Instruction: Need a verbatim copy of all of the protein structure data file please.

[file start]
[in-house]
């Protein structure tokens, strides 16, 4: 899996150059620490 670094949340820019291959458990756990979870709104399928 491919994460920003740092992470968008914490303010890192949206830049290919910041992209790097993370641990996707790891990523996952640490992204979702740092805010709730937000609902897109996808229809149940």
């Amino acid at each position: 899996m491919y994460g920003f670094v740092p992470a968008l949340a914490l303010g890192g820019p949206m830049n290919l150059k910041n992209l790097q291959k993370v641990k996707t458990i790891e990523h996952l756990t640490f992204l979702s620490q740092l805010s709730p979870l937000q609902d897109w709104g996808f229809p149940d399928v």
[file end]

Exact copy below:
[in-house]
């Protein structure tokens, strides 16, 4: 899996150059620490 670094949340820019291959458990756990979870709104399928 491919994460920003740092992470968008914490303010890192949206830049290919910041992209790097993370641990996707790891990523996952640490992204979702740092805010709730937000609902897109996808229809149940």
């Amino acid at each position: 899996m491919y994460g920003f670094v740092p992470a968008l949340a914490l303010g890192g820019p949206m830049n290919l150059k910041n992209l790097q291959k993370v641990k996707t458990i790891e990523h996952l756990t640490f992204l979702s620490q740092l805010s709730p979870l937000q609902d897109w709104g996808f229809p149940d399928v």